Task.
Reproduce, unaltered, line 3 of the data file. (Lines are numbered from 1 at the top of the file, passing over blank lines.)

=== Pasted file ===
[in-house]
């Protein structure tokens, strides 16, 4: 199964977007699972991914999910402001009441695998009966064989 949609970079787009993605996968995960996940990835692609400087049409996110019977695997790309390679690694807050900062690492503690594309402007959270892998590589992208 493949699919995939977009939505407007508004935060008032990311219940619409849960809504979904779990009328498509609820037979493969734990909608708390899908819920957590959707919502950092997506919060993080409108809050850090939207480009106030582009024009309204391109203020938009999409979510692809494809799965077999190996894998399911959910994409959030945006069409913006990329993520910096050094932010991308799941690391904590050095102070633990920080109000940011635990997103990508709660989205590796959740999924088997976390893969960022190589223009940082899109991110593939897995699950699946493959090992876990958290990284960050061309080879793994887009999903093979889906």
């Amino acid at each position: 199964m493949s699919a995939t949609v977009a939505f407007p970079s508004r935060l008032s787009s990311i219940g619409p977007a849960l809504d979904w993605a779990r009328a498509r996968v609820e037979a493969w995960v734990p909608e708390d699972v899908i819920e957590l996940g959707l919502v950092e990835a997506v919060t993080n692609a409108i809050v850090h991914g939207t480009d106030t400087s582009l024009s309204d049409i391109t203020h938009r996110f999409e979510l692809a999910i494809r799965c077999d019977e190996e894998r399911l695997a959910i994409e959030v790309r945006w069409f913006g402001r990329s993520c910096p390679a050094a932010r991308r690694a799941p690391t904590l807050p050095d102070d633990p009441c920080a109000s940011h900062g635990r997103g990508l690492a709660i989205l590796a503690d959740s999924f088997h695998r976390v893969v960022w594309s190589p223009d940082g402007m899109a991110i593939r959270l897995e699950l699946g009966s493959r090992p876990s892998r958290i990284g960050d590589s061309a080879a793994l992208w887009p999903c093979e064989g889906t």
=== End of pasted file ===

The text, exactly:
């Amino acid at each position: 199964m493949s699919a995939t949609v977009a939505f407007p970079s508004r935060l008032s787009s990311i219940g619409p977007a849960l809504d979904w993605a779990r009328a498509r996968v609820e037979a493969w995960v734990p909608e708390d699972v899908i819920e957590l996940g959707l919502v950092e990835a997506v919060t993080n692609a409108i809050v850090h991914g939207t480009d106030t400087s582009l024009s309204d049409i391109t203020h938009r996110f999409e979510l692809a999910i494809r799965c077999d019977e190996e894998r399911l695997a959910i994409e959030v790309r945006w069409f913006g402001r990329s993520c910096p390679a050094a932010r991308r690694a799941p690391t904590l807050p050095d102070d633990p009441c920080a109000s940011h900062g635990r997103g990508l690492a709660i989205l590796a503690d959740s999924f088997h695998r976390v893969v960022w594309s190589p223009d940082g402007m899109a991110i593939r959270l897995e699950l699946g009966s493959r090992p876990s892998r958290i990284g960050d590589s061309a080879a793994l992208w887009p999903c093979e064989g889906t």